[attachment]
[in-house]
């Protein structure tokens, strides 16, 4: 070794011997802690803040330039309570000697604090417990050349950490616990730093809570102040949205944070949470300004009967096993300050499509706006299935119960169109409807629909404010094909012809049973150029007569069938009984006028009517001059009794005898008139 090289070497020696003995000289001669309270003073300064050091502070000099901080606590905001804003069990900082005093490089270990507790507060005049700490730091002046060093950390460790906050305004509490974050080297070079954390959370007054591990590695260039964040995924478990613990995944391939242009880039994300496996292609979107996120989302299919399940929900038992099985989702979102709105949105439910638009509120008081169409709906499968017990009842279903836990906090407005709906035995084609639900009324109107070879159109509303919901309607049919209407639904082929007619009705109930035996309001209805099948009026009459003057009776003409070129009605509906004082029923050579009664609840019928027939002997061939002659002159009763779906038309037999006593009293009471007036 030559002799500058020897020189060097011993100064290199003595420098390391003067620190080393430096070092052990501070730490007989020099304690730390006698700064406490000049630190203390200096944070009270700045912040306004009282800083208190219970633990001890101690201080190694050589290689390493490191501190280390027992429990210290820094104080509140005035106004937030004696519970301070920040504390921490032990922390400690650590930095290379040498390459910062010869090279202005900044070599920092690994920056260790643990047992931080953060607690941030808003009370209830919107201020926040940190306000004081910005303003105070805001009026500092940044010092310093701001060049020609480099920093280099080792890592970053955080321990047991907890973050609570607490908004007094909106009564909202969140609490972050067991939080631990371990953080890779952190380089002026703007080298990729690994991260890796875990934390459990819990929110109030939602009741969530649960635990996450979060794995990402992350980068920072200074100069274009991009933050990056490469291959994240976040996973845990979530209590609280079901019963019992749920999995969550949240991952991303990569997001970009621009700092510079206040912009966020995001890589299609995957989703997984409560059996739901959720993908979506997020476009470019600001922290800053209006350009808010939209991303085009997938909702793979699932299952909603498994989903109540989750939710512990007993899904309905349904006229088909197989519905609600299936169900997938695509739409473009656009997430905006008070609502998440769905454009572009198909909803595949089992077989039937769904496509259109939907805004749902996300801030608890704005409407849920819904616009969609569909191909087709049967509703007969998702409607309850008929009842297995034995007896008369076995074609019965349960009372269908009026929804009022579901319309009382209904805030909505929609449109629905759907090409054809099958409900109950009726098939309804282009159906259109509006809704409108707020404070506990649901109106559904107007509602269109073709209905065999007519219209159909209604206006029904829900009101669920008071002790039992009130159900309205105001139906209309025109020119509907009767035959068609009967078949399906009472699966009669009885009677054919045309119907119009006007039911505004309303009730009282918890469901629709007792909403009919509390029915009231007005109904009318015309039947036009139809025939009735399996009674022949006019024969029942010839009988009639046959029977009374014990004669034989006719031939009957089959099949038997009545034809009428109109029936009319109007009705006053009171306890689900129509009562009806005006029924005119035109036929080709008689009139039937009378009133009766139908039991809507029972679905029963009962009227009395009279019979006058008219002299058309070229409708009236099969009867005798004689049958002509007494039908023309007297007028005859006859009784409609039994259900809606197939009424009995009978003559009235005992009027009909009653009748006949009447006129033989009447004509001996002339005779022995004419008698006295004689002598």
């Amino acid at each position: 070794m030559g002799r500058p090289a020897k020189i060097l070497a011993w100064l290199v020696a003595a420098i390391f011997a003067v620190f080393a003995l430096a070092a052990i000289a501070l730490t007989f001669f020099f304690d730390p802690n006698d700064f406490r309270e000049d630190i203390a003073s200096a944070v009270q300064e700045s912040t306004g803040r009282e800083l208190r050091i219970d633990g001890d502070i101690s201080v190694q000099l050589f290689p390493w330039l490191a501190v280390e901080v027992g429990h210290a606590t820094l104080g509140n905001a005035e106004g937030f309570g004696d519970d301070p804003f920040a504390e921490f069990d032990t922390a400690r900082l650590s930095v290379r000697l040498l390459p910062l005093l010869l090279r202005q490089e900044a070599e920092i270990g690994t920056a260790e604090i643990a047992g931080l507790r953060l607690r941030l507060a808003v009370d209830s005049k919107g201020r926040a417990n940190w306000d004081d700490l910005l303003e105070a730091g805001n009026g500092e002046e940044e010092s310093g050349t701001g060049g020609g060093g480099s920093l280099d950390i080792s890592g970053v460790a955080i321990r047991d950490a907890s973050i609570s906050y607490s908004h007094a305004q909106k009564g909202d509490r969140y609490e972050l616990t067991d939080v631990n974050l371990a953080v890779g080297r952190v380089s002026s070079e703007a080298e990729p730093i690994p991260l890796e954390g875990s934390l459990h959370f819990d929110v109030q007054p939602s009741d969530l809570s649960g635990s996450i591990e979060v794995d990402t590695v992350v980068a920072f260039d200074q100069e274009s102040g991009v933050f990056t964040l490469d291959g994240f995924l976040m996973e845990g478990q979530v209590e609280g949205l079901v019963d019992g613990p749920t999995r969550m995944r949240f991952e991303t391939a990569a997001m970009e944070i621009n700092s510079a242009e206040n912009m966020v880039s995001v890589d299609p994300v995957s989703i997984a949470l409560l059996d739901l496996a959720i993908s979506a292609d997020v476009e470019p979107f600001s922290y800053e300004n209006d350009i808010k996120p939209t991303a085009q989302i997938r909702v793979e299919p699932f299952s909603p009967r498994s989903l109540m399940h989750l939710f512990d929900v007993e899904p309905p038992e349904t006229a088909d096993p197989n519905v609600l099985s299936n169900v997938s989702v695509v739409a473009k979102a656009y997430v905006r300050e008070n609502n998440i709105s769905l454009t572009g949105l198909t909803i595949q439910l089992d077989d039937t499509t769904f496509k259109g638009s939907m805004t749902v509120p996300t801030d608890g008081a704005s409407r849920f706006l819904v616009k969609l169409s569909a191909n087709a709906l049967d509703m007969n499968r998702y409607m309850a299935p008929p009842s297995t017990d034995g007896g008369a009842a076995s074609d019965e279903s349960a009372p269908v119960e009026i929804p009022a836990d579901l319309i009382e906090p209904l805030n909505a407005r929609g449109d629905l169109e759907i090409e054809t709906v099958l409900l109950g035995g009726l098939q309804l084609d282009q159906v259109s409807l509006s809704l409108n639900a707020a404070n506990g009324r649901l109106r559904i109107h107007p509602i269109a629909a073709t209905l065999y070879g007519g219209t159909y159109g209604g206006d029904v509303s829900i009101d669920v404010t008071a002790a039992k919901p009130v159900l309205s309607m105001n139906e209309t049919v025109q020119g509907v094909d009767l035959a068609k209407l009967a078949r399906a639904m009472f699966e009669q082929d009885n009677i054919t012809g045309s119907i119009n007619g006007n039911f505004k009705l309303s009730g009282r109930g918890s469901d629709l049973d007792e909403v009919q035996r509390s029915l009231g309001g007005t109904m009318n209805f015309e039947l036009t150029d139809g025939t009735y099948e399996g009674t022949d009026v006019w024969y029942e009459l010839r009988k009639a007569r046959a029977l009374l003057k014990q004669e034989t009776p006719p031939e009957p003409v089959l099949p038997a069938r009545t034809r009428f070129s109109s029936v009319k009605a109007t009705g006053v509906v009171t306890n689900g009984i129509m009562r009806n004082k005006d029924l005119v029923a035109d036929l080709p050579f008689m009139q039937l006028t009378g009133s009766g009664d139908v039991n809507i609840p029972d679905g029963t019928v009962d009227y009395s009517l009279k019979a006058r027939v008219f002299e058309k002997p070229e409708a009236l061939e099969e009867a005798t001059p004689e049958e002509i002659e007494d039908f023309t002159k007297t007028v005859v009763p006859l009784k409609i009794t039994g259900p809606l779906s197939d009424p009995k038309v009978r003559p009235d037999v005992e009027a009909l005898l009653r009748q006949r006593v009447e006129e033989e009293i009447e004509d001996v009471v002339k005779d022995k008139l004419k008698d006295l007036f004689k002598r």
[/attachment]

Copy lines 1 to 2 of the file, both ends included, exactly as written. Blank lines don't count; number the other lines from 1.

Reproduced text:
[in-house]
């Protein structure tokens, strides 16, 4: 070794011997802690803040330039309570000697604090417990050349950490616990730093809570102040949205944070949470300004009967096993300050499509706006299935119960169109409807629909404010094909012809049973150029007569069938009984006028009517001059009794005898008139 090289070497020696003995000289001669309270003073300064050091502070000099901080606590905001804003069990900082005093490089270990507790507060005049700490730091002046060093950390460790906050305004509490974050080297070079954390959370007054591990590695260039964040995924478990613990995944391939242009880039994300496996292609979107996120989302299919399940929900038992099985989702979102709105949105439910638009509120008081169409709906499968017990009842279903836990906090407005709906035995084609639900009324109107070879159109509303919901309607049919209407639904082929007619009705109930035996309001209805099948009026009459003057009776003409070129009605509906004082029923050579009664609840019928027939002997061939002659002159009763779906038309037999006593009293009471007036 030559002799500058020897020189060097011993100064290199003595420098390391003067620190080393430096070092052990501070730490007989020099304690730390006698700064406490000049630190203390200096944070009270700045912040306004009282800083208190219970633990001890101690201080190694050589290689390493490191501190280390027992429990210290820094104080509140005035106004937030004696519970301070920040504390921490032990922390400690650590930095290379040498390459910062010869090279202005900044070599920092690994920056260790643990047992931080953060607690941030808003009370209830919107201020926040940190306000004081910005303003105070805001009026500092940044010092310093701001060049020609480099920093280099080792890592970053955080321990047991907890973050609570607490908004007094909106009564909202969140609490972050067991939080631990371990953080890779952190380089002026703007080298990729690994991260890796875990934390459990819990929110109030939602009741969530649960635990996450979060794995990402992350980068920072200074100069274009991009933050990056490469291959994240976040996973845990979530209590609280079901019963019992749920999995969550949240991952991303990569997001970009621009700092510079206040912009966020995001890589299609995957989703997984409560059996739901959720993908979506997020476009470019600001922290800053209006350009808010939209991303085009997938909702793979699932299952909603498994989903109540989750939710512990007993899904309905349904006229088909197989519905609600299936169900997938695509739409473009656009997430905006008070609502998440769905454009572009198909909803595949089992077989039937769904496509259109939907805004749902996300801030608890704005409407849920819904616009969609569909191909087709049967509703007969998702409607309850008929009842297995034995007896008369076995074609019965349960009372269908009026929804009022579901319309009382209904805030909505929609449109629905759907090409054809099958409900109950009726098939309804282009159906259109509006809704409108707020404070506990649901109106559904107007509602269109073709209905065999007519219209159909209604206006029904829900009101669920008071002790039992009130159900309205105001139906209309025109020119509907009767035959068609009967078949399906009472699966009669009885009677054919045309119907119009006007039911505004309303009730009282918890469901629709007792909403009919509390029915009231007005109904009318015309039947036009139809025939009735399996009674022949006019024969029942010839009988009639046959029977009374014990004669034989006719031939009957089959099949038997009545034809009428109109029936009319109007009705006053009171306890689900129509009562009806005006029924005119035109036929080709008689009139039937009378009133009766139908039991809507029972679905029963009962009227009395009279019979006058008219002299058309070229409708009236099969009867005798004689049958002509007494039908023309007297007028005859006859009784409609039994259900809606197939009424009995009978003559009235005992009027009909009653009748006949009447006129033989009447004509001996002339005779022995004419008698006295004689002598």